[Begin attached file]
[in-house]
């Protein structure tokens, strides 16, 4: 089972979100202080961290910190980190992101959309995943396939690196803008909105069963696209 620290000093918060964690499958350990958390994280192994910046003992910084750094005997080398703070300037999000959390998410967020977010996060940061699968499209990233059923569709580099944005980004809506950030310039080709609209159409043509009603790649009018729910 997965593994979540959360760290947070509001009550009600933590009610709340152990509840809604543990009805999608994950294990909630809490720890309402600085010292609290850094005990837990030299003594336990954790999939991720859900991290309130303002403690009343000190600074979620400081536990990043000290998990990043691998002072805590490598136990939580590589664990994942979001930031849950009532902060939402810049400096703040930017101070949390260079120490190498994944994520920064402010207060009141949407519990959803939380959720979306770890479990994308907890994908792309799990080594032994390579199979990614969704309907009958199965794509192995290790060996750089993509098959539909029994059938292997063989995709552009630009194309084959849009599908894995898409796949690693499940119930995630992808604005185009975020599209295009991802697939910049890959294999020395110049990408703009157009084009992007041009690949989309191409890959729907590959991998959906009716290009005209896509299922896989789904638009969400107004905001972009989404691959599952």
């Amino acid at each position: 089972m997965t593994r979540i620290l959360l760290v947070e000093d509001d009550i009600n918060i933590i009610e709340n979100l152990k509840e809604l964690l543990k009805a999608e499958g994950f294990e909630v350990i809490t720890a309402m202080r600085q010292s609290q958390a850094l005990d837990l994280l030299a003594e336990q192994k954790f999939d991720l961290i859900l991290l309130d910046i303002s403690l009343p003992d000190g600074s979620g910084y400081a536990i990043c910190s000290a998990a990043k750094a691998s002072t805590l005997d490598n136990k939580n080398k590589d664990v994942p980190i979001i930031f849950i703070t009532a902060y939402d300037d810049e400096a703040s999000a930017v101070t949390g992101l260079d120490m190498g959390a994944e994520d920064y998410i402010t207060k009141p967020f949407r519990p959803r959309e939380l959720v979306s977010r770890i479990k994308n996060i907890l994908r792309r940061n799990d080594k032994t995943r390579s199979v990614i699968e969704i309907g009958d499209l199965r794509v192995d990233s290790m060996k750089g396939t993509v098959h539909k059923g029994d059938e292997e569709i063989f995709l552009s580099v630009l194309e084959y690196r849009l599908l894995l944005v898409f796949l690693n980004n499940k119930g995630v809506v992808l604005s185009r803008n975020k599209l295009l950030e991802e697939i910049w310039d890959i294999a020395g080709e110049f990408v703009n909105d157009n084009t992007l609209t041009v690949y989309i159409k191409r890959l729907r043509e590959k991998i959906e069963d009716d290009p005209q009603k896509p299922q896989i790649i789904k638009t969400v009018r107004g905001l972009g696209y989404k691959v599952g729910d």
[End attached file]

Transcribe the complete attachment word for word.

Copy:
[in-house]
């Protein structure tokens, strides 16, 4: 089972979100202080961290910190980190992101959309995943396939690196803008909105069963696209 620290000093918060964690499958350990958390994280192994910046003992910084750094005997080398703070300037999000959390998410967020977010996060940061699968499209990233059923569709580099944005980004809506950030310039080709609209159409043509009603790649009018729910 997965593994979540959360760290947070509001009550009600933590009610709340152990509840809604543990009805999608994950294990909630809490720890309402600085010292609290850094005990837990030299003594336990954790999939991720859900991290309130303002403690009343000190600074979620400081536990990043000290998990990043691998002072805590490598136990939580590589664990994942979001930031849950009532902060939402810049400096703040930017101070949390260079120490190498994944994520920064402010207060009141949407519990959803939380959720979306770890479990994308907890994908792309799990080594032994390579199979990614969704309907009958199965794509192995290790060996750089993509098959539909029994059938292997063989995709552009630009194309084959849009599908894995898409796949690693499940119930995630992808604005185009975020599209295009991802697939910049890959294999020395110049990408703009157009084009992007041009690949989309191409890959729907590959991998959906009716290009005209896509299922896989789904638009969400107004905001972009989404691959599952």
């Amino acid at each position: 089972m997965t593994r979540i620290l959360l760290v947070e000093d509001d009550i009600n918060i933590i009610e709340n979100l152990k509840e809604l964690l543990k009805a999608e499958g994950f294990e909630v350990i809490t720890a309402m202080r600085q010292s609290q958390a850094l005990d837990l994280l030299a003594e336990q192994k954790f999939d991720l961290i859900l991290l309130d910046i303002s403690l009343p003992d000190g600074s979620g910084y400081a536990i990043c910190s000290a998990a990043k750094a691998s002072t805590l005997d490598n136990k939580n080398k590589d664990v994942p980190i979001i930031f849950i703070t009532a902060y939402d300037d810049e400096a703040s999000a930017v101070t949390g992101l260079d120490m190498g959390a994944e994520d920064y998410i402010t207060k009141p967020f949407r519990p959803r959309e939380l959720v979306s977010r770890i479990k994308n996060i907890l994908r792309r940061n799990d080594k032994t995943r390579s199979v990614i699968e969704i309907g009958d499209l199965r794509v192995d990233s290790m060996k750089g396939t993509v098959h539909k059923g029994d059938e292997e569709i063989f995709l552009s580099v630009l194309e084959y690196r849009l599908l894995l944005v898409f796949l690693n980004n499940k119930g995630v809506v992808l604005s185009r803008n975020k599209l295009l950030e991802e697939i910049w310039d890959i294999a020395g080709e110049f990408v703009n909105d157009n084009t992007l609209t041009v690949y989309i159409k191409r890959l729907r043509e590959k991998i959906e069963d009716d290009p005209q009603k896509p299922q896989i790649i789904k638009t969400v009018r107004g905001l972009g696209y989404k691959v599952g729910d």